My sweet 10-year-old started to cry as I said goodbye. He turned his head away from me and choked up. Somehow I became brave enough to fight my tears, hug him, and say how much fun he was going to have and how excited all the family in Tennessee is to see him. (I so desperately don’t want to become the pathetic parent whose children constantly worry about when they are away. I want them to have fun and to see that mom is okay and that mom takes care of herself and loves them.) So, I held it together until they walked into the hotel.

I sat in my car for a few minutes in front of the airport hotel. My ex and my older son had already walked out of my sight and I sat there frozen watching my little three-year-old. He was wearing the candy-cane, red and white sweater I bought him, and was struggling with a red carry-on suit case in the hotel lobby. Both his dad and older brother had walked ahead and he fumbled and dropped the case and fumbled again and started to cry. He was still close to the automatic lobby doors of the hotel and I almost ran in to pick up the suitcase and help him steady himself, but something told me to stay put. I just sat mesmerized by the scene, praying that the suitcase would right itself and that he could run ahead and catch up with the others. He finally got the case up and began running (likely screaming too) ahead.

I sighed with relief and then the tears started to flow. Watching him with the suitcase seemed like a metaphor for the dynamic of the relationship between the three of them. My older son and his dad are much closer since they once lived together. So he misses his dad and begins to talk like a chatter-box-cottage (his former nickname at his school in London) with his father the minute he sees him. The two get caught up and little Jamesy has to fight to catch up and butt in. Then, of course, like all two- and three-year-olds will do, he makes sure that they all hear him and my older son gets frustrated with his little brother’s antics as he can no longer get a word in. My baby really doesn’t know his dad very well at all, as he’s been with me almost all the time since he was eight months old and before that his dad was gone two weeks a month anyway. I’m proud that he doesn’t shy away and fights to be heard and seems to hold not one grudge. He is love incarnate and it’s really a gift for my ex right now. Who knows what the future of their relationship will hold?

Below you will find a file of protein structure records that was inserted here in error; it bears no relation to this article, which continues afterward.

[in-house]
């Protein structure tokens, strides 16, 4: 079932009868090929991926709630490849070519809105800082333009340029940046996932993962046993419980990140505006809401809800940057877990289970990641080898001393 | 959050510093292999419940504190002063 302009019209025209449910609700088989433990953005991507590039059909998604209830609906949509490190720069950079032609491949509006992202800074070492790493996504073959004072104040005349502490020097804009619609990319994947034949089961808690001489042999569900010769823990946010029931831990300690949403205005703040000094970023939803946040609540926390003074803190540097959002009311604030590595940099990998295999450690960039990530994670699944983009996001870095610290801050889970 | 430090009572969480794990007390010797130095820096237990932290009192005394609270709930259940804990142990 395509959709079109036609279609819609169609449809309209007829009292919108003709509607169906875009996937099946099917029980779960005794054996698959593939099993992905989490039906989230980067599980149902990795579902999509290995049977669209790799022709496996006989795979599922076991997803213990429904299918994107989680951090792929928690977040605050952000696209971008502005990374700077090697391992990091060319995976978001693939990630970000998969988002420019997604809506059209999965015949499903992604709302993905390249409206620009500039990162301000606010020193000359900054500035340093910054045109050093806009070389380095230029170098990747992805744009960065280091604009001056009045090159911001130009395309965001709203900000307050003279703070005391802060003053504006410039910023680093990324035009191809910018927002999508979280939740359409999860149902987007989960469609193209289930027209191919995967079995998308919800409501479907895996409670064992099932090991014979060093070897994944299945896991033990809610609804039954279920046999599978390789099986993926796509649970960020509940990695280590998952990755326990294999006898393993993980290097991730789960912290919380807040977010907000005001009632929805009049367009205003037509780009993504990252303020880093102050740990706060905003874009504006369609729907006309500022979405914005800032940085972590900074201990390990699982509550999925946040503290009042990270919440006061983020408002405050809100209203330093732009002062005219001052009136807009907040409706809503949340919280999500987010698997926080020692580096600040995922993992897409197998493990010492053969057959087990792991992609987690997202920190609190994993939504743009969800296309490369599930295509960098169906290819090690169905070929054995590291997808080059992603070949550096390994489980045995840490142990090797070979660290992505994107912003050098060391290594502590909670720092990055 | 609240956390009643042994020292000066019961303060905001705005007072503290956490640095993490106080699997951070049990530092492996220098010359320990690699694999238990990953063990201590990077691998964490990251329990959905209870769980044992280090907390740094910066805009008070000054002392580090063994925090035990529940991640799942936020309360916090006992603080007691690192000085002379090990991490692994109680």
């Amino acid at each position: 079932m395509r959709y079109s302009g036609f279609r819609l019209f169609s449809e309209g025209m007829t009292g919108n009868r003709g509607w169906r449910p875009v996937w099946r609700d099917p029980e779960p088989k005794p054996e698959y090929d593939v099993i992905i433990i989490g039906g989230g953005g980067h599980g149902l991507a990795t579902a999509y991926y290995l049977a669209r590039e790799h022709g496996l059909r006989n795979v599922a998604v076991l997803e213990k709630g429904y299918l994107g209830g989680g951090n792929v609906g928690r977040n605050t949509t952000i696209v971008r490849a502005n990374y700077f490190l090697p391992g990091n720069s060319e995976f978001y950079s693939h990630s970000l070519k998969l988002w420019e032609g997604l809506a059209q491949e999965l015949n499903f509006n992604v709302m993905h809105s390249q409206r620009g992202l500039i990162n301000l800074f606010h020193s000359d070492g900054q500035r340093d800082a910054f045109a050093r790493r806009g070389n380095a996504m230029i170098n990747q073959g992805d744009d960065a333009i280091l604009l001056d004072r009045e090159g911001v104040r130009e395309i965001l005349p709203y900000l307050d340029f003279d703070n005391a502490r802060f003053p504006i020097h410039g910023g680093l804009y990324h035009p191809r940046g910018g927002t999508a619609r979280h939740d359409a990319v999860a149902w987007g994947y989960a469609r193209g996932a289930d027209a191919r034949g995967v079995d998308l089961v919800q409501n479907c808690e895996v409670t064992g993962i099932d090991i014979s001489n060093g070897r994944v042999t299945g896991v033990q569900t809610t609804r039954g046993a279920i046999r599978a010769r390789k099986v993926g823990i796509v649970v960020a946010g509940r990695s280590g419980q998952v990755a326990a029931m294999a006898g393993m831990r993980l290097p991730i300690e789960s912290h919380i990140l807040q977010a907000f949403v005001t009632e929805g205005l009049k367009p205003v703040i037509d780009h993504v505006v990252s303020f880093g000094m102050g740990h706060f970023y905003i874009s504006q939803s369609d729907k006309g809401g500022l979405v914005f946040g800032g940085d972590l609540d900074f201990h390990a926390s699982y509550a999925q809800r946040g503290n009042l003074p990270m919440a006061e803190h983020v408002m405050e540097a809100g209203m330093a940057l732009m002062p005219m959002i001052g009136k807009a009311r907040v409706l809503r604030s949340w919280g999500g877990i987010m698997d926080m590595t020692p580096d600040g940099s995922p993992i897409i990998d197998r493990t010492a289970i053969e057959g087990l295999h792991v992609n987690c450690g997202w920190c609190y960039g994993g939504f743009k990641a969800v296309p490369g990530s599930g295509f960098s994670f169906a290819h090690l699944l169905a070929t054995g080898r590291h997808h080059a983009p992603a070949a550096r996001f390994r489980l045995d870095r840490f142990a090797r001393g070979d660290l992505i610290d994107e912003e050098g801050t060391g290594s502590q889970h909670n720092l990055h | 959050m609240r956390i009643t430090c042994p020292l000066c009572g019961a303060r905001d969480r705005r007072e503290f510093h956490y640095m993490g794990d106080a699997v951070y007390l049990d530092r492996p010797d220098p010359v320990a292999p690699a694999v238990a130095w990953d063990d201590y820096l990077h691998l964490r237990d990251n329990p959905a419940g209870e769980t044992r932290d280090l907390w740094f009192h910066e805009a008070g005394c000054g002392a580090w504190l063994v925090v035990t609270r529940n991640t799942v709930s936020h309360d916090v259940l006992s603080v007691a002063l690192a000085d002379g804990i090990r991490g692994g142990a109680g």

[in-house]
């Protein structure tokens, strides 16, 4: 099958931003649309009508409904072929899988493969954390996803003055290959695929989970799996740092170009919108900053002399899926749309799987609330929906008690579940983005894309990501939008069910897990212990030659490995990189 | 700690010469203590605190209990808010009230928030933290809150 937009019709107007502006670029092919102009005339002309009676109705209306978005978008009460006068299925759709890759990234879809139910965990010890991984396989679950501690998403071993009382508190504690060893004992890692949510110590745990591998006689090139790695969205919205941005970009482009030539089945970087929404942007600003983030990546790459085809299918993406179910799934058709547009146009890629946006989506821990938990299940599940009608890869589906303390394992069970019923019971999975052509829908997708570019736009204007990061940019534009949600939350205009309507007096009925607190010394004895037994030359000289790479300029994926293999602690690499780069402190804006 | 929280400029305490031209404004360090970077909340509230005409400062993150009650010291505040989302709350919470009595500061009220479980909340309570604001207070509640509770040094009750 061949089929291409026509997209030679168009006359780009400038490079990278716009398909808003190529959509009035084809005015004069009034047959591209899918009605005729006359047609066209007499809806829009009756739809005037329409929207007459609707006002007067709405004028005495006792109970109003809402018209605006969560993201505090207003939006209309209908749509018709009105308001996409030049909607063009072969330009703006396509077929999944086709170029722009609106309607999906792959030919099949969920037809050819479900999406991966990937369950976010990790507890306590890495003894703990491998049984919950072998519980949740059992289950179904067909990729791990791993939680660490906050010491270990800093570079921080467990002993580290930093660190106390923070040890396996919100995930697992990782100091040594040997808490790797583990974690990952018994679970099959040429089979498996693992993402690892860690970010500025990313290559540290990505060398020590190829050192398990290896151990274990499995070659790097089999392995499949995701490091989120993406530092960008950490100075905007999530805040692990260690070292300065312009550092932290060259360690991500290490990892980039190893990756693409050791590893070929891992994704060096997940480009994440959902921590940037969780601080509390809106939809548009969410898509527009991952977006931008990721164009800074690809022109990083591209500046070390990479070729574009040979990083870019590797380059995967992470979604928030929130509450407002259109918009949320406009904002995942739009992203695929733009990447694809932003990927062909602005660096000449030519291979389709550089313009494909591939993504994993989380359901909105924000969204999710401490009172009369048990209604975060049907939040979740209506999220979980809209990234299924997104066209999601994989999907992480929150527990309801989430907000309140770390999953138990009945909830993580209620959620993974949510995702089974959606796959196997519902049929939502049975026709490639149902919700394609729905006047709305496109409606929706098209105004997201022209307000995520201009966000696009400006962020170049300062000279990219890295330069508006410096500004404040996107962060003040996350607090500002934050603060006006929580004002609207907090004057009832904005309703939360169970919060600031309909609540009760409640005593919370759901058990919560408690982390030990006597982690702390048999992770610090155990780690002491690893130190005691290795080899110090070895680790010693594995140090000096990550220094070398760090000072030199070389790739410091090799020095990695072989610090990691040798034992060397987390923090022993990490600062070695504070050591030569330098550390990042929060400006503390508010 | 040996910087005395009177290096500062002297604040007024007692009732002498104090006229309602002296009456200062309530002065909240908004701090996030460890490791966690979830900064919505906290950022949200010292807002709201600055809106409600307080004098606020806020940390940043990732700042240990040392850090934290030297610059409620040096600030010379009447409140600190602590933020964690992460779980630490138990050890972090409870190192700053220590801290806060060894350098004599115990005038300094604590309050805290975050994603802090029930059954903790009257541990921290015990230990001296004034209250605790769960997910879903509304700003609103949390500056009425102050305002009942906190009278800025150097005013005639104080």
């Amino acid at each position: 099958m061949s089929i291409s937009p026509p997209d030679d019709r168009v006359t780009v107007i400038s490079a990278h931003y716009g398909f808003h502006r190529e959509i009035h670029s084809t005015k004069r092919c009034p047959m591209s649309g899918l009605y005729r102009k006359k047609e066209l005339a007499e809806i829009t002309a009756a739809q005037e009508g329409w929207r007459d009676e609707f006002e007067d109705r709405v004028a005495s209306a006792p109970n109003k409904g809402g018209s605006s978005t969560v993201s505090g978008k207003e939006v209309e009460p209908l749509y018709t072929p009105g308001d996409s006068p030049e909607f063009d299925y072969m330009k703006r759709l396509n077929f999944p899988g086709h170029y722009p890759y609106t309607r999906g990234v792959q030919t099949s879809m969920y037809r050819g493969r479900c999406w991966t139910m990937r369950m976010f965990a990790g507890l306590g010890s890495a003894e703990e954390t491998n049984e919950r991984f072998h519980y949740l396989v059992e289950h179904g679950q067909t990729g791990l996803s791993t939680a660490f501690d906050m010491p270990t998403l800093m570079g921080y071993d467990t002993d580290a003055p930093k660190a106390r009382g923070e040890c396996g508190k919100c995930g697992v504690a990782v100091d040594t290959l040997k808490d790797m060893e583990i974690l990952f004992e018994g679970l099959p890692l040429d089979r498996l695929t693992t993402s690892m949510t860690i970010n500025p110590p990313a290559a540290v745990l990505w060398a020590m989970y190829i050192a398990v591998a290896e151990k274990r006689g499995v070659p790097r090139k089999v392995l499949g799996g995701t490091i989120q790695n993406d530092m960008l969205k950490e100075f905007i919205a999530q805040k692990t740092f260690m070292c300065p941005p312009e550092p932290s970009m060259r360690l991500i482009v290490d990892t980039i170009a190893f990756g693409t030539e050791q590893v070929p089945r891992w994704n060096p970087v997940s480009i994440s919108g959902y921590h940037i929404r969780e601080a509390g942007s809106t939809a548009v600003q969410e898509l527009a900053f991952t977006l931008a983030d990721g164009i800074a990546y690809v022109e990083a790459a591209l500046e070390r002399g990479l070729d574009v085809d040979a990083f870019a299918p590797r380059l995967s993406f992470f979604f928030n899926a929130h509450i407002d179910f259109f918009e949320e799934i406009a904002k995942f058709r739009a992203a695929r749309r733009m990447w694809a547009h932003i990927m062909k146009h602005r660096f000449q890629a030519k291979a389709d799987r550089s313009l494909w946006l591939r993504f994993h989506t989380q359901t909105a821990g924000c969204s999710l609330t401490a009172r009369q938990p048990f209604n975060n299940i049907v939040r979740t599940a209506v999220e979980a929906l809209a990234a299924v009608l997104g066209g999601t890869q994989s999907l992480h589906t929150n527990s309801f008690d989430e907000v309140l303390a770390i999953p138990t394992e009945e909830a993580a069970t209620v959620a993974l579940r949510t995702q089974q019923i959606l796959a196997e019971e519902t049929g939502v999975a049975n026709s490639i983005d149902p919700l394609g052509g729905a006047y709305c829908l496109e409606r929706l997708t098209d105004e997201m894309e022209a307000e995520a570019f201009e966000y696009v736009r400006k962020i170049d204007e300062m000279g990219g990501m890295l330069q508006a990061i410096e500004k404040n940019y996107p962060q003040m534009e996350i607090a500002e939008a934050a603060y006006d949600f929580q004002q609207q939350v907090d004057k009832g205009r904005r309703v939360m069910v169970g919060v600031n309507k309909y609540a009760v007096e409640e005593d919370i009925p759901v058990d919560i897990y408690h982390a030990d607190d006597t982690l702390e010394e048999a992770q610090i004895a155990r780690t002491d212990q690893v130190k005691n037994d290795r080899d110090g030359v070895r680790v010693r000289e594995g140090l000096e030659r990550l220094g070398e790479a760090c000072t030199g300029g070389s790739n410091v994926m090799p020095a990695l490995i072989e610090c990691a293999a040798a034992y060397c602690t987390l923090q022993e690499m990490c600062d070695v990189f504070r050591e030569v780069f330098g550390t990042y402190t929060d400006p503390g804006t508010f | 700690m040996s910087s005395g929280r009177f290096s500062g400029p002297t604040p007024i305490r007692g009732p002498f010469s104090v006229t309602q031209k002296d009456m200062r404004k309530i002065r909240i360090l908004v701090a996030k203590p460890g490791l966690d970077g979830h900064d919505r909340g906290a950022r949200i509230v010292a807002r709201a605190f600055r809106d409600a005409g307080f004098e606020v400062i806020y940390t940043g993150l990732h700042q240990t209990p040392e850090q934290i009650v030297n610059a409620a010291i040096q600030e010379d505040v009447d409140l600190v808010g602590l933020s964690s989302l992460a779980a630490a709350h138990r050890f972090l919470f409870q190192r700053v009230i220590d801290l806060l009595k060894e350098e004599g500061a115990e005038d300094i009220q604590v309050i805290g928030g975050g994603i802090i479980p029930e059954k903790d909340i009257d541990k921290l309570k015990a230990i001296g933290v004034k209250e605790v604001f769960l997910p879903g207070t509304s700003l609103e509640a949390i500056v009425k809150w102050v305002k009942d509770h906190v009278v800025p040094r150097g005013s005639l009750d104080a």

They’ll have to figure out their own way when they are together. I’m no longer a part of their relationship and I can no longer play referee or try to help. They have their own dynamic, separate from me. And the woman my husband left me for is still in the picture. She’ll be with them this trip and who knows how she’ll behave or how they’ll get along. But again, it’s about letting go of what I can’t control, right?

I guess the emotions trickled up and surprised me tonight as we are so close to finally getting our divorce. Finality always brings back memories and past dreams doesn’t it? I don’t want to go back, and I know my life will be richer and I am stronger because of all this too. But emotions have a way of bubbling up when you least expect them. And for a 100-lb-woman, I have an insane momma-bear mentality. I will do ANYTHING to protect my cubs. So watching them walk away without me, well, lets just say it is one of the hardest things I’ll ever do. I just can’t fathom why anyone would ever want to walk away from them.